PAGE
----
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This article has been translated from our Spanish edition using AI technologies. Errors can occur due to this process.
From this Friday, companies in the capital will no longer be able to deliver disposable plates, glasses and cutlery, among other things. This is due to the entry into force of the second stage of the law banning single-use plastics in Mexico City.
The first phase of this legislation was implemented on January 1, 2020 when the marketing, distribution and delivery of plastic bags to consumers was banned.
This year the law will be extended to other single-use plastic and styrofoam products:
- Forks, spoons and knives
- Mix the sticks
- Food trays
- Coffee capsules
- Balloons and balloon sticks
- cotton swab
- Tampon applicators, wholly or partly of plastic
- Products that contain deliberately added microplastics (e.g., face and body scrubs, sunscreens, shower gels, toothpaste, soaps and other personal care products).
Garbage bags (for hygienic reasons until composting agents are available) and all plastics used in the health and medical sector have been excluded from the ban.
As of today, January 1st, 2021, environmentally harmful single-use plastic products will no longer be used in Mexico City.
We care about the planet, we care about #OurHouse.
– Claudia Sheinbaum (@Claudiashein) January 1, 2021
What about take-away food and drinks?
The merchants are most concerned about the reforms of the CDMX Waste Act. Many vendors, especially those with prepared foods, are having to look for more environmentally friendly alternatives to deliver their products beyond plastic and styrofoam.
The ban on plastic bags resulted in much of the capital shopping for food and beverages using cloth bags to shop and carry their own containers. Reinforcing this habit would be the best option for customers and dealers alike, but it is not always possible to wear your "tuppers".
According to legislation, the capital city government allows the sale, consumption and distribution of single-use products only if they are made from compostable materials. That is, they can biodegrade to at least 90% within six months if exposed to an oxygen-rich environment or contact with organic materials.
For many, the most practical option would be to switch to paper plates, glasses, and trays, or to wrap food in paper. There are also those that are biodegradable because they are made from natural fibers such as corn starch, bamboo or avocado pit, among other things. Another option is to save the custom of serving food in edible packaging such as cones or waffle baskets for ice cream.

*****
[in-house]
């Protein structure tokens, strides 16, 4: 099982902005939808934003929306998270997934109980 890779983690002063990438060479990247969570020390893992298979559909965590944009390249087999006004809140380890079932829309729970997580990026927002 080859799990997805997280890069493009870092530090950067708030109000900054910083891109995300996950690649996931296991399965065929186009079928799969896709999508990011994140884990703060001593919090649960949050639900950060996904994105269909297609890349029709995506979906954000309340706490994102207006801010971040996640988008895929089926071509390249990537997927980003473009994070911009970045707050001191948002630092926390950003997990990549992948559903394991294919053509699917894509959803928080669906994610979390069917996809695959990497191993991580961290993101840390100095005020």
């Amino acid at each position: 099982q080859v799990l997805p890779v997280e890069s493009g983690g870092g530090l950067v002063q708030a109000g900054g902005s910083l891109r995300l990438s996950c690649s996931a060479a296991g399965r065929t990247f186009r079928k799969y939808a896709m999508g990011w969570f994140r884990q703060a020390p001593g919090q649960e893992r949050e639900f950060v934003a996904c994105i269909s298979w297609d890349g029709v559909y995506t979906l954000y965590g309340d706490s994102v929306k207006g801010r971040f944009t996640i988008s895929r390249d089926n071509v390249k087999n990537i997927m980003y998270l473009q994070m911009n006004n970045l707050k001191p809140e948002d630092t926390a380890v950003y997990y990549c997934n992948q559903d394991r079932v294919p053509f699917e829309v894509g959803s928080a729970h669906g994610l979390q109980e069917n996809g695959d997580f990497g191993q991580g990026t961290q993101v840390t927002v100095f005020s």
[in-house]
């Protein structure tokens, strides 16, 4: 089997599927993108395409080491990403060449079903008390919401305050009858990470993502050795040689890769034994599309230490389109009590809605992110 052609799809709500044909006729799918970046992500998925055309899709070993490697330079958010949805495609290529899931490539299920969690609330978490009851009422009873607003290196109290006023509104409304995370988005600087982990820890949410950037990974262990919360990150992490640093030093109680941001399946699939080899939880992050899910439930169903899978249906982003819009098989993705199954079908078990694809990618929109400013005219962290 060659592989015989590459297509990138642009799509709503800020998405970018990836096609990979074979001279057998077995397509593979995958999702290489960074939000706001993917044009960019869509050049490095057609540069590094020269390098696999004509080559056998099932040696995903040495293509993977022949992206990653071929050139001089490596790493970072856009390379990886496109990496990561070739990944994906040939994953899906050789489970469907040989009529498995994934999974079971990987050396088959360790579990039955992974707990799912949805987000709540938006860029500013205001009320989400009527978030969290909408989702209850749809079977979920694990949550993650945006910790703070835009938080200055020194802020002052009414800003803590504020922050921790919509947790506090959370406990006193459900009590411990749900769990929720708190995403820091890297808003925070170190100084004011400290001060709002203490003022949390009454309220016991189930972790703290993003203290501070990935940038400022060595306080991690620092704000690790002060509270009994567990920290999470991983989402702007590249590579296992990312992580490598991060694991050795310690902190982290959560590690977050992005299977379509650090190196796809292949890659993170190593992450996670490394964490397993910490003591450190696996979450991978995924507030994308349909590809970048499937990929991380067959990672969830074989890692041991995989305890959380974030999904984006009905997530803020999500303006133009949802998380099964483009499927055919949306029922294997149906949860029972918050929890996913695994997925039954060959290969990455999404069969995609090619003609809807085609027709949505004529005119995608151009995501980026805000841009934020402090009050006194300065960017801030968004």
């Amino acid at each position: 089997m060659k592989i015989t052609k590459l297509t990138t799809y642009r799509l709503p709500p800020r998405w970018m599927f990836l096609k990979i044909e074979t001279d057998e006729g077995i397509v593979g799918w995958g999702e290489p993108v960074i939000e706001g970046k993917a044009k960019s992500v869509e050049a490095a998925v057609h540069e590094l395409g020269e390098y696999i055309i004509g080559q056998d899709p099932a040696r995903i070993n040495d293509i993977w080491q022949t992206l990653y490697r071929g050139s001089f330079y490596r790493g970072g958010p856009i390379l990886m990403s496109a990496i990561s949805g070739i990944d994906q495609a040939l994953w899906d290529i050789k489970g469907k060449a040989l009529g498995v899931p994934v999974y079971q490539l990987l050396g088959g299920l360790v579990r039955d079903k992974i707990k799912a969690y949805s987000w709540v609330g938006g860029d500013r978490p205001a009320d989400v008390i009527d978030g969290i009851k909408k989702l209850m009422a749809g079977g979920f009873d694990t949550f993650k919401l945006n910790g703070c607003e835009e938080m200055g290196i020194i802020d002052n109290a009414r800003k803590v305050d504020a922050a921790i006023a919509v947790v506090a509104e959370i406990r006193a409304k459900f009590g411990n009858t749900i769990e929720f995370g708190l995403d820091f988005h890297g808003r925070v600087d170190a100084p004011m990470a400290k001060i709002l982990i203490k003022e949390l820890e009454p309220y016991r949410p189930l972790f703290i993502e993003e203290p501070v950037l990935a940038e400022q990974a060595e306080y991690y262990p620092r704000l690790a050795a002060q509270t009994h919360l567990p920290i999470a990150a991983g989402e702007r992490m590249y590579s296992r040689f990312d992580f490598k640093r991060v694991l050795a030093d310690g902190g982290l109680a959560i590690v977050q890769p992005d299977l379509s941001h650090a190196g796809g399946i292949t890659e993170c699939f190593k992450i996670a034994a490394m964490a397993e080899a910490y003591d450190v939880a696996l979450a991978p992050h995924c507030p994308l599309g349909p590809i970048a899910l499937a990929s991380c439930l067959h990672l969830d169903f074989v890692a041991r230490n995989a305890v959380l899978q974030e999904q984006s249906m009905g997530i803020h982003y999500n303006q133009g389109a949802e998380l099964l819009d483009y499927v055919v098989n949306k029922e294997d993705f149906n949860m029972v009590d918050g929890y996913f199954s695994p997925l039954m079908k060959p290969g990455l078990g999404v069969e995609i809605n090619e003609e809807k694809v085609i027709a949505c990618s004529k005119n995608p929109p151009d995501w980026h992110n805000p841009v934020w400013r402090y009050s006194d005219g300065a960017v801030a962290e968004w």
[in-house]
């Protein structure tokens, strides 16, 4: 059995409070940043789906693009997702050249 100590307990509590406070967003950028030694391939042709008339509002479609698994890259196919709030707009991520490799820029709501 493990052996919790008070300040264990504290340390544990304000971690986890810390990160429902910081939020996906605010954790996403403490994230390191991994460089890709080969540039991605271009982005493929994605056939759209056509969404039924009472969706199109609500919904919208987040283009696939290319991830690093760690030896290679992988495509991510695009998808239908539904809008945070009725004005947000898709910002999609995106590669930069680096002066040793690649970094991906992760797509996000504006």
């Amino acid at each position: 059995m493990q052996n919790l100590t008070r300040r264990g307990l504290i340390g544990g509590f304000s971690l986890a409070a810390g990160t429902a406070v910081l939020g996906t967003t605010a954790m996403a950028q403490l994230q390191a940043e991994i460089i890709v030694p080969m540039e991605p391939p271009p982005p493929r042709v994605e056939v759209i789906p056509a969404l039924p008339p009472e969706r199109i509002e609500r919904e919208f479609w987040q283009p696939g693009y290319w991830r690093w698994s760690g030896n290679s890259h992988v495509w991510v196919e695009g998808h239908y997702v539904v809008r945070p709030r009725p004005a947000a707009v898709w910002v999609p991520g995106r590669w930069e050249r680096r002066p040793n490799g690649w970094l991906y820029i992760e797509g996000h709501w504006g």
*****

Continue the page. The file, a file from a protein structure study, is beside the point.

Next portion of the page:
However, these alternatives (compostable plastic, paper and cardboard, or natural / edible materials) put an additional burden on retailers. They will decide whether to take on the costs, reduce their profits, or increase the price of their products to compensate . Another option would be to only charge containers and utensils to buyers who do not bring theirs.
Requirements for the use of compostable plastics
Companies must register with the Ministry of the Environment (Sedema) in order to market, distribute or supply compostable plastics. In order to obtain this record, interested parties must submit a management plan specifying the process that the product will follow to ensure disposal in facilities for composting or recycling at the end of its useful life.
The Directorate-General for Impact Assessment and Environmental Regulation (DGEIRA) will provide the interested party with an alphanumeric record. All products that are registered with DGEIRA bear the legend "compostable" or "compostable" as well as a logo of the certification company and the standard that is complied with.
The Mexico City government plans to impose economic sanctions on those who continue to supply single-use plastics. These range from 500 to 2,000 times the unit of measure and update to the CDMX, that is from 43,440 to 173,600 pesos as set by the Solid Waste Act.
To answer questions about the ban on single-use items, Sedema gave the number 5278-9931, extension 5470 and the e-mail [email protected]